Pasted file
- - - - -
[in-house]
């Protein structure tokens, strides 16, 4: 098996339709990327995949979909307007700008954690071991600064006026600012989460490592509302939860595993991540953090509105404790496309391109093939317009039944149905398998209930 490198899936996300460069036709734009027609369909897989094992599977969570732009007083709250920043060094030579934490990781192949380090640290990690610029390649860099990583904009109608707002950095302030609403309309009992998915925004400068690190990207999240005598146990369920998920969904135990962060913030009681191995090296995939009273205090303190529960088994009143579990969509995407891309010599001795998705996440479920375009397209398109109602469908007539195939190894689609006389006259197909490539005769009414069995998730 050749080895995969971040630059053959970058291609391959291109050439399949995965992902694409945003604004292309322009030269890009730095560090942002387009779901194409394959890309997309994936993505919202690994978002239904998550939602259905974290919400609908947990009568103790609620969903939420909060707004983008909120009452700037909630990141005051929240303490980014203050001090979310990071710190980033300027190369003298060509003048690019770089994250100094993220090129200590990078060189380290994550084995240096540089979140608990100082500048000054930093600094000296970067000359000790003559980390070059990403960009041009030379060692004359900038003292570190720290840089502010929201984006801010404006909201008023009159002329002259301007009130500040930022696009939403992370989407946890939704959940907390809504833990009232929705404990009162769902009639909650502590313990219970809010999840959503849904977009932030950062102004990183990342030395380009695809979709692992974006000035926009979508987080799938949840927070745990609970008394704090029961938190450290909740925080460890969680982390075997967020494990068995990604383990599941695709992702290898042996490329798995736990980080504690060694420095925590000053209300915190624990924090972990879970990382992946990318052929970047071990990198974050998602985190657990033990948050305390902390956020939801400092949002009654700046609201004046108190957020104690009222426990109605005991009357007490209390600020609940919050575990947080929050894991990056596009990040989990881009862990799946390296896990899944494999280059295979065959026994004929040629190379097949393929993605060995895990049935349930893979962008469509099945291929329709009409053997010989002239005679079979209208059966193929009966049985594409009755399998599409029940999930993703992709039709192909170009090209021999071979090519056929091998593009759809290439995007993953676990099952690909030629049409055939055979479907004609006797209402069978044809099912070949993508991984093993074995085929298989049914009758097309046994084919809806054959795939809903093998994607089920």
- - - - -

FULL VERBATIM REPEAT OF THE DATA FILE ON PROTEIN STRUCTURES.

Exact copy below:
[in-house]
């Protein structure tokens, strides 16, 4: 098996339709990327995949979909307007700008954690071991600064006026600012989460490592509302939860595993991540953090509105404790496309391109093939317009039944149905398998209930 490198899936996300460069036709734009027609369909897989094992599977969570732009007083709250920043060094030579934490990781192949380090640290990690610029390649860099990583904009109608707002950095302030609403309309009992998915925004400068690190990207999240005598146990369920998920969904135990962060913030009681191995090296995939009273205090303190529960088994009143579990969509995407891309010599001795998705996440479920375009397209398109109602469908007539195939190894689609006389006259197909490539005769009414069995998730 050749080895995969971040630059053959970058291609391959291109050439399949995965992902694409945003604004292309322009030269890009730095560090942002387009779901194409394959890309997309994936993505919202690994978002239904998550939602259905974290919400609908947990009568103790609620969903939420909060707004983008909120009452700037909630990141005051929240303490980014203050001090979310990071710190980033300027190369003298060509003048690019770089994250100094993220090129200590990078060189380290994550084995240096540089979140608990100082500048000054930093600094000296970067000359000790003559980390070059990403960009041009030379060692004359900038003292570190720290840089502010929201984006801010404006909201008023009159002329002259301007009130500040930022696009939403992370989407946890939704959940907390809504833990009232929705404990009162769902009639909650502590313990219970809010999840959503849904977009932030950062102004990183990342030395380009695809979709692992974006000035926009979508987080799938949840927070745990609970008394704090029961938190450290909740925080460890969680982390075997967020494990068995990604383990599941695709992702290898042996490329798995736990980080504690060694420095925590000053209300915190624990924090972990879970990382992946990318052929970047071990990198974050998602985190657990033990948050305390902390956020939801400092949002009654700046609201004046108190957020104690009222426990109605005991009357007490209390600020609940919050575990947080929050894991990056596009990040989990881009862990799946390296896990899944494999280059295979065959026994004929040629190379097949393929993605060995895990049935349930893979962008469509099945291929329709009409053997010989002239005679079979209208059966193929009966049985594409009755399998599409029940999930993703992709039709192909170009090209021999071979090519056929091998593009759809290439995007993953676990099952690909030629049409055939055979479907004609006797209402069978044809099912070949993508991984093993074995085929298989049914009758097309046994084919809806054959795939809903093998994607089920």